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Case report

Dapsone-induced Methemoglobinemia in a Child with End-stage Renal Disease: A Brief Review


We report a child who was on immunosuppressive therapy for renal transplant rejection, with end-stage renal disease, and who developed methemoglobinemia while receiving dapsone for Pneumocystis jiroveci infection prophylaxis.


Methemoglobinemia (MHb) is one of the forms of dyshemoglobinemia and occurs due to congenital and acquired causes [1-2]. Oxidizing agents, such as dapsone, cause oxidation within the heme moiety of the hemoglobin molecule and result in MHb. The oxygen-carrying capacity of red blood cells (RBCs) is impaired due to MHb, and children with MHb clinically present with cyanosis [2].

Case Presentation

A four-year-old girl with a history of asphyxiating thoracic dysplasia (Jeune syndrome) and end-stage renal disease, with a post-renal transplant, was on immunosuppressive therapy for chronic rejection. She was admitted to our tertiary care pediatric intensive care unit (PICU) with cardiorespiratory failure. The child was intubated and started on mechanical ventilation. The child was on daily peritoneal dialysis for renal failure and on dapsone for Pneumocystis prophylaxis for the last six months. During the hospital stay, she developed multiple complications, including sepsis, electrolyte imbalance, and thrombocytopenia. She was on various medications, including fentanyl, midazolam, mycophenolate, prednisolone, pantoprazole, cefepime, and dapsone. During the third week of hospital stay, the child had diarrhea and then developed metabolic acidosis. She was also noted to have cyanosis, low oxygen saturation (82% to 87%) by pulse oximetry (peripheral capillary oxygen saturation (SPO2)), despite the escalation of inspired oxygen to 100%. A blood gas analysis consistent with metabolic acidosis (ph 7.23, oxygen partial pressure (PaO2) 125 mmHg, partial pressure of carbon dioxide in arterial blood (PaCo2) 42 mmHg, HCo3 14.6, bases excess (BE) -9). With cyanosis, low oxygen saturation by pulse oximetry (SPO2) in the setting of normal oxygen partial pressure (PaO2) methemoglobinemia was suspected. Co-oximetry was ordered, which revealed a methemoglobin level of 21.5% (normal range 0 to 2%). Laboratory workup ruled out hemolysis. Since the child had end-stage renal disease, methylene blue was not considered as a treatment option, and she was started on daily ascorbic acid 500 mg via a gastrostomy tube. Dapsone was discontinued and pentamidine nebulization monthly started for Pneumocystis prophylaxis. Serial methemoglobin levels on co-oximetry showed an improving trend. Within 48 hours, the methemoglobinemia resolved and the level came down to 0.4 mg/dl. Ascorbic acid was continued for four more days and discontinued. Off ascorbic acid, the methemoglobin level remained less than 0.3 mg/dl. After a meticulous review of the medications and workup, we concluded that dapsone was the probable cause of methemoglobinemia in this child.


Methemoglobin (MHb) is abnormal hemoglobin in which the ferrous form of hemoglobin is oxidized to the ferric form. Enzymatic systems at the cellular level usually undergo spontaneous oxidation, which is the process of auto-oxidation; this oxidation rate increases with endogenous or exogenous oxidant exposure [1]. Normally 1% to 2% hemoglobin is oxidized to form methemoglobin daily [2]. RBCs have developed multiple reducing systems to maintain a normal methemoglobin level. The most important mechanism is the reduced nicotinamide adenine dinucleotide-dependent cytochrome-b5-methemoglobin (NADH cytochrome-b5-MHb) reductase system [2]. Individuals with congenital methemoglobinemia are homozygous for NADH cytochrome-b5-MHb reductase deficiency, and they usually have a 10%-50% methemoglobin level even in the absence of oxidant stress [2]. Young infants are more susceptible to develop methemoglobinemia due to a lack of full activity of NADH cytochrome-b5-MHb reductase [2]. The other minor pathways involved in the reduction of methemoglobin are nicotinamide adenine dinucleotide phosphate methemoglobin reductase (NADPH-MHb reductase), glutathione, and ascorbic acid [2]. Hemoglobin M disease is another cause of congenital methemoglobinemia, which results from a single globin gene mutation. Reduced hemoglobin normally releases an oxygen molecule; occasionally, with autooxidation, an electron is also lost. This oxidation rate increases with hemoglobin M and other oxidant xenobiotics [2].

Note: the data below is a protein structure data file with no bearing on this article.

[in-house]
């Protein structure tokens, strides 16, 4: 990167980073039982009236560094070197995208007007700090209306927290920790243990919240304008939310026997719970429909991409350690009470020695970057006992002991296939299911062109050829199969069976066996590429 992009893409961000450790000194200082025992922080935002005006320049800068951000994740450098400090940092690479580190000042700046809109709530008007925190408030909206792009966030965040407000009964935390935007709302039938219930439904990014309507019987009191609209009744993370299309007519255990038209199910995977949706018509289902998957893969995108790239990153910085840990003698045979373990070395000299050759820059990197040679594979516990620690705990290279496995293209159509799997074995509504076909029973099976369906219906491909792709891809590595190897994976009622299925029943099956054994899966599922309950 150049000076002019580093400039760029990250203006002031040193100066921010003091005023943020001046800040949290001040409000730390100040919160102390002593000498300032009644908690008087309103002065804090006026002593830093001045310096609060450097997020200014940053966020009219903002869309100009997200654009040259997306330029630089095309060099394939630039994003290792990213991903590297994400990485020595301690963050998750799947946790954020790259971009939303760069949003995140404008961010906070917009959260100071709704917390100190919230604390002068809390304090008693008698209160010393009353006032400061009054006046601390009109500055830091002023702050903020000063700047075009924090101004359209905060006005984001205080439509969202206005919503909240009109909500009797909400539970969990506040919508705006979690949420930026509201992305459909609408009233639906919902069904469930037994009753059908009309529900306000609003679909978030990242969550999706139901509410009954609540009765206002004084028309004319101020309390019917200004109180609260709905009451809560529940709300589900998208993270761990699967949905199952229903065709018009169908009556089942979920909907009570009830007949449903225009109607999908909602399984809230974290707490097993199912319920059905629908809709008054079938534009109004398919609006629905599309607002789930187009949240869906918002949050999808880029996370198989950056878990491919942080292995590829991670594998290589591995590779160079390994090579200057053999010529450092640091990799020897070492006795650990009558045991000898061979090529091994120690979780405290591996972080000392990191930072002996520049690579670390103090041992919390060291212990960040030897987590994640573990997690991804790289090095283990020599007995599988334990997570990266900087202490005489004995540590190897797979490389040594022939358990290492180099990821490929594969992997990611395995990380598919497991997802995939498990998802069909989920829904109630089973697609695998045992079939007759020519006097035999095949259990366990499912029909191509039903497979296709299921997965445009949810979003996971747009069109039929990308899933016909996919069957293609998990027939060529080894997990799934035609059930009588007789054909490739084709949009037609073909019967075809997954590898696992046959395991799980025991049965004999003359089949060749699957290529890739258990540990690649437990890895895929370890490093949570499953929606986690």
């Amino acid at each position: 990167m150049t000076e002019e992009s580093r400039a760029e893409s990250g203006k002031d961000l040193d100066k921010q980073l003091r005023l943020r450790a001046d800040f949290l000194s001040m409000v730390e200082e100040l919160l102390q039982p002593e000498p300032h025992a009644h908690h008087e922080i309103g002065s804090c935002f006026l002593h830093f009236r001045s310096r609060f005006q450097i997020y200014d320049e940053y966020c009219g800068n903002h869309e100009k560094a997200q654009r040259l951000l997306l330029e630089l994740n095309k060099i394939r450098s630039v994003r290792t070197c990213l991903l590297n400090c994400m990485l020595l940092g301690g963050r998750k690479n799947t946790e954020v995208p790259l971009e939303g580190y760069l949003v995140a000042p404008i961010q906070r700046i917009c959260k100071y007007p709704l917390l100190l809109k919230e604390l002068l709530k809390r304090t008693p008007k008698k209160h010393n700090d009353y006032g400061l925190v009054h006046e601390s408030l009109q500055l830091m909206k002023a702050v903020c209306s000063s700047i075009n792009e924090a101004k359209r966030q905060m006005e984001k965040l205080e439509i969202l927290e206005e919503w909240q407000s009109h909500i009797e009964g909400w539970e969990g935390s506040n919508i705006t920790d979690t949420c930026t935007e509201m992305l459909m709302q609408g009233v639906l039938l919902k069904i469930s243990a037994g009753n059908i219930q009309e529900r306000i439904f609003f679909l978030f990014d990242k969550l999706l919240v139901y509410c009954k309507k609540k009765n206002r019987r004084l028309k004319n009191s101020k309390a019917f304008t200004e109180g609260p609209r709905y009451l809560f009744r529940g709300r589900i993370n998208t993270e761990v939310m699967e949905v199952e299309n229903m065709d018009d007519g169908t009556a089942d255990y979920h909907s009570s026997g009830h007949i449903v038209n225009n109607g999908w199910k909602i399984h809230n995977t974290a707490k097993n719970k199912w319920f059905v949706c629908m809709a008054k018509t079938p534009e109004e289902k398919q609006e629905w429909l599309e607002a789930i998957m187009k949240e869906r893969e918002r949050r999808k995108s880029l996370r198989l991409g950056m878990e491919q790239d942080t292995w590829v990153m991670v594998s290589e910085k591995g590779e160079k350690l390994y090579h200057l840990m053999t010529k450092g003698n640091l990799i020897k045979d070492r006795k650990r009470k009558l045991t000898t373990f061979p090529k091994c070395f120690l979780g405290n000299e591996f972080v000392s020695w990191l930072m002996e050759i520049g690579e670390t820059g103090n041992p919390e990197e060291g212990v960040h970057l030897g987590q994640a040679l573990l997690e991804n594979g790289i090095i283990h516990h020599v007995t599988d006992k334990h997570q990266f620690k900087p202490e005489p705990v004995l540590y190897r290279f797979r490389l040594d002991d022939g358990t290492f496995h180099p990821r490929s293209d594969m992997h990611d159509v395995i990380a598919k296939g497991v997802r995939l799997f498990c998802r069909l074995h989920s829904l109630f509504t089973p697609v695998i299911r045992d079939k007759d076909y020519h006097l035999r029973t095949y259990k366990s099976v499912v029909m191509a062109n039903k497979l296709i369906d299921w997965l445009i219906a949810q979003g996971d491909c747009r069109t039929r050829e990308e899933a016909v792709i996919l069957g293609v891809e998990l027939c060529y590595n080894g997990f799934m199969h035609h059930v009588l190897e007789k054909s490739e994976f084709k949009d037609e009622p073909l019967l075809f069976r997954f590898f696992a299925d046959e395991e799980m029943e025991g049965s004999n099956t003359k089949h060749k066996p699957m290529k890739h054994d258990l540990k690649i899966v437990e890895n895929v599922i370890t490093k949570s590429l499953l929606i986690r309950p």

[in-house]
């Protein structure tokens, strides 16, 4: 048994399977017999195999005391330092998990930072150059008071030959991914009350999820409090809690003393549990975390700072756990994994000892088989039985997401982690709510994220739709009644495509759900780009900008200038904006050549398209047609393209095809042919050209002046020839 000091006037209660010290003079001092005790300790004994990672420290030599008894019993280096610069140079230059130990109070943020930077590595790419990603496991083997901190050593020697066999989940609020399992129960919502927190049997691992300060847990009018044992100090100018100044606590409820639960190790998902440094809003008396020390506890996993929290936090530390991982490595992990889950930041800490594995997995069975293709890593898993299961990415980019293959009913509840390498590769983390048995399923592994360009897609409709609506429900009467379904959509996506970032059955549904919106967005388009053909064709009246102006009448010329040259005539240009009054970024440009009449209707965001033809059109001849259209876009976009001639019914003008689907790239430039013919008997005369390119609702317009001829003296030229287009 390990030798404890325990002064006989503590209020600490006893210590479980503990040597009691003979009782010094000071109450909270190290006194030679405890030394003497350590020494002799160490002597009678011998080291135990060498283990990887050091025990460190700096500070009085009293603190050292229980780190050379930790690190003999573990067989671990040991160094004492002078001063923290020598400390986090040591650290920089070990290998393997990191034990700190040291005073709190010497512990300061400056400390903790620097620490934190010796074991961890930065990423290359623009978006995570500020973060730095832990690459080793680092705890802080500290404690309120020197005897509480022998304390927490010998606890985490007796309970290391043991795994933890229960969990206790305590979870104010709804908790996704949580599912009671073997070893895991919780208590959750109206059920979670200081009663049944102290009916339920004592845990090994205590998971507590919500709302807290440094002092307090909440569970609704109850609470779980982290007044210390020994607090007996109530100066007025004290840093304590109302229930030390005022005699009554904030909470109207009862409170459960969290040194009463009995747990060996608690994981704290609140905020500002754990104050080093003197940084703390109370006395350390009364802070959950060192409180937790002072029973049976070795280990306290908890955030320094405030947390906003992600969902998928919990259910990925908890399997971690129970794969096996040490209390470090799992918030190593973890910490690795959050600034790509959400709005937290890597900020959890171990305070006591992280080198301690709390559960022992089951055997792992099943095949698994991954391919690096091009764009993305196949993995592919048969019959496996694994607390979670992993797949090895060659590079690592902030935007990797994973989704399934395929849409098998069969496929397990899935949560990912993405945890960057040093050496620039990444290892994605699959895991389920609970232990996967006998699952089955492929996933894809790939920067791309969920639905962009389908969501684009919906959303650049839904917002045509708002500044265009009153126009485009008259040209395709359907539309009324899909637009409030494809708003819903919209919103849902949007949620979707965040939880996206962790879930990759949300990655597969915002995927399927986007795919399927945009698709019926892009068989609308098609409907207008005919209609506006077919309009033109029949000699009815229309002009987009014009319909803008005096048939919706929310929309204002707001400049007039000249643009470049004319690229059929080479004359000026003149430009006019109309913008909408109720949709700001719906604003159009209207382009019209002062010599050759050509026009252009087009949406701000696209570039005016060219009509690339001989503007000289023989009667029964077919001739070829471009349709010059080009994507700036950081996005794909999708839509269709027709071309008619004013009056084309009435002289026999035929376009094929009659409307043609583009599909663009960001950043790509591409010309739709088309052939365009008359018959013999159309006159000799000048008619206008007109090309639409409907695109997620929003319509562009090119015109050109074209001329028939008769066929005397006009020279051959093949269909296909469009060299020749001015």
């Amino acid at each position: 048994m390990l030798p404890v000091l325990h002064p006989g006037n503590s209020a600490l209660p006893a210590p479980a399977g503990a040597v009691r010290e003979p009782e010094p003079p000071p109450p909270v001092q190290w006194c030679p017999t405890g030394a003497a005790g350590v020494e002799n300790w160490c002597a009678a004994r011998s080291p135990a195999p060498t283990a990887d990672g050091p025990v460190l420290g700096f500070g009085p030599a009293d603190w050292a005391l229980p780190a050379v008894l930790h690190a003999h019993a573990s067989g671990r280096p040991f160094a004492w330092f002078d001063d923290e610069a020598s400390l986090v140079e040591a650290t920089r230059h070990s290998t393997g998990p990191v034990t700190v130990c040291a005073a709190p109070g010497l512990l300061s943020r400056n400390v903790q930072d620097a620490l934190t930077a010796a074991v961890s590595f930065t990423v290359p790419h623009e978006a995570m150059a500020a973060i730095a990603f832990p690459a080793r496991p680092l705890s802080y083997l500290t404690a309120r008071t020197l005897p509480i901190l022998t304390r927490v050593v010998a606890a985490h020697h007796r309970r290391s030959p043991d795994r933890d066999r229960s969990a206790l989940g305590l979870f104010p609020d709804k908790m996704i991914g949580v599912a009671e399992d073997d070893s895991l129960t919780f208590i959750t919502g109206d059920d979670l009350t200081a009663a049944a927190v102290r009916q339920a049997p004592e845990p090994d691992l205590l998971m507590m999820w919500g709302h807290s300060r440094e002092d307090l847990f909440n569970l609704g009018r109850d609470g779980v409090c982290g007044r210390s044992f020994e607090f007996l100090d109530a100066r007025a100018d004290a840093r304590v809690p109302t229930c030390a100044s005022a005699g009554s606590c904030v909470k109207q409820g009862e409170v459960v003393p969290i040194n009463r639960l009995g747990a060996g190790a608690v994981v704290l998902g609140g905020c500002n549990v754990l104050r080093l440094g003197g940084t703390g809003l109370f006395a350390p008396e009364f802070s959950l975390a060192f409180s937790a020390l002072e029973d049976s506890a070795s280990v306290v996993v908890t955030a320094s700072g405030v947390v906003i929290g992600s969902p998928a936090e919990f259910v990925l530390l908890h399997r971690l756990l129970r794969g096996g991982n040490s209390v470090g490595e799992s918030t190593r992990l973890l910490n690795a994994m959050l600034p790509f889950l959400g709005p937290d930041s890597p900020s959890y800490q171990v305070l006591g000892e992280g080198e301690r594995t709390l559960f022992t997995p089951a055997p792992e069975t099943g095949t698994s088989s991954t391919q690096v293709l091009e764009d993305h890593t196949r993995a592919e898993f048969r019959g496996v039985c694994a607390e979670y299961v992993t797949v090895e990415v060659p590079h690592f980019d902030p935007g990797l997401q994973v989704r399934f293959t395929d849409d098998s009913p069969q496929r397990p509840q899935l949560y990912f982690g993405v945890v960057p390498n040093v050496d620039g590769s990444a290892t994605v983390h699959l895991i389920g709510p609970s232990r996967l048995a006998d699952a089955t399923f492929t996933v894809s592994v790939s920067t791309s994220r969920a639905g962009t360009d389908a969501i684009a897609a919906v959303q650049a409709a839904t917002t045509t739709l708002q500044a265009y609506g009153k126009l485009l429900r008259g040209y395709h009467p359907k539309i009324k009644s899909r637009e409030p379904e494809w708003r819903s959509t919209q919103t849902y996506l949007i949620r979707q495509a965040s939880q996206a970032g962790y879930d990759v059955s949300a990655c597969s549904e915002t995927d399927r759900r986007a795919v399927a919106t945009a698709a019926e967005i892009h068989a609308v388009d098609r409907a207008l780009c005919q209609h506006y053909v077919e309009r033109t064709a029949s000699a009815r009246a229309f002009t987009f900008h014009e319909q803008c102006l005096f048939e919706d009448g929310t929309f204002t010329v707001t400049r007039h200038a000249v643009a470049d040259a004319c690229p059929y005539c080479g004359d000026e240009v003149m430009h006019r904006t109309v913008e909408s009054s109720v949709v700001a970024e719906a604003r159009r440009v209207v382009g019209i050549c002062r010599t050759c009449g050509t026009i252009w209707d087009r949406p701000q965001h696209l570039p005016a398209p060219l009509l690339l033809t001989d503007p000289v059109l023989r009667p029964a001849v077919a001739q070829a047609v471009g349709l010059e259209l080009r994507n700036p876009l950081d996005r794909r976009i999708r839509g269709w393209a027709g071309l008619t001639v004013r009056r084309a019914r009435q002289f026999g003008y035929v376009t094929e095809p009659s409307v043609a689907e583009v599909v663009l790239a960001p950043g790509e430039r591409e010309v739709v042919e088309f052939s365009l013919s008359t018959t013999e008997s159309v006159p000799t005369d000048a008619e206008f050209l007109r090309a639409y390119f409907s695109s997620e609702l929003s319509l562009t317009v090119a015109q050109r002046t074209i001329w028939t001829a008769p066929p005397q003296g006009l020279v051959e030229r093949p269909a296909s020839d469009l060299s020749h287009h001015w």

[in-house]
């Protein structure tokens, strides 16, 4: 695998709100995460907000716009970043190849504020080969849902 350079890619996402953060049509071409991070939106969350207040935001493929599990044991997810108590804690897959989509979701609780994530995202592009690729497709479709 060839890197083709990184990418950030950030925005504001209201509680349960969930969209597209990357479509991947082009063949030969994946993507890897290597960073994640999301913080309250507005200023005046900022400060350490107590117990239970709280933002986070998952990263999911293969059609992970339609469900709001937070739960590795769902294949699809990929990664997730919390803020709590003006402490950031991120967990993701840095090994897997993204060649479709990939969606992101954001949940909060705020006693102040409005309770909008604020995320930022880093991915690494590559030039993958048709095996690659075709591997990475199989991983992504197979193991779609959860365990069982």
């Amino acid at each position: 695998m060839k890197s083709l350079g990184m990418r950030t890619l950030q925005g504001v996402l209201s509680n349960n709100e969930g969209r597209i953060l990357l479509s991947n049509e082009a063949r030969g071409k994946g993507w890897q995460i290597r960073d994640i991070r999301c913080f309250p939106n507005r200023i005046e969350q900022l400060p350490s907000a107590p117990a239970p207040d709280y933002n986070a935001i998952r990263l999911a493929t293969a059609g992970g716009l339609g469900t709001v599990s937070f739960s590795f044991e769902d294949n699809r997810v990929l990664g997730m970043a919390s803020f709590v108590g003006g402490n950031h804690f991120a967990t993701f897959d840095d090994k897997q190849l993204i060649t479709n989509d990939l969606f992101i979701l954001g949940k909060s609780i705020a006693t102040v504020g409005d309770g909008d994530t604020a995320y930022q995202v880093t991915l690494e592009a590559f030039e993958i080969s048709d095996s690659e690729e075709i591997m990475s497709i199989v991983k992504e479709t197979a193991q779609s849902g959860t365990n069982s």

Most exogenous agents that are responsible for acquired methemoglobinemia alter the balance between hemoglobin and methemoglobin through their metabolites [2]. Drugs such as sulfonamides, nitric oxide, nitroprusside, chloroquine, primaquine, lidocaine, and prilocaine can result in methemoglobinemia [2]. Dapsone-induced methemoglobinemia may be dose-related or an idiosyncratic reaction in susceptible individuals [3]. Dapsone is well absorbed from the gastrointestinal tract, undergoes enterohepatic circulation, and is excreted through the kidneys. It has a long half-life of 24-30 hours, Dapsone metabolizes through acetylation and N-hydroxylation. Its metabolite dapsone hydroxylamine is a potent oxidant, responsible for adverse effects, including methemoglobinemia and hemolytic anemia [4]. In patients with renal failure, the impaired excretion of dapsone metabolites makes them more susceptible to methemoglobinemia [4]. The heterozygosity of NADH cytochrome-b5-MHb reductase may predispose to methemoglobinemia even with lower doses of dapsone [4]. Metabolic acidosis can produce methemoglobinemia by decreasing methemoglobin reductase [5]. Diarrhea, by altering the intestinal flora, increases the formation of nitrites from dietary nitrates. Nitrite reduction to ammonia is also impaired in diarrhea, which makes more nitrite available for intestinal absorption and the subsequent oxidation of hemoglobin to methemoglobin [5]. Although our patient was on dapsone for six months with no adverse effects, he developed methemoglobinemia due to concurrent diarrhea and metabolic acidosis.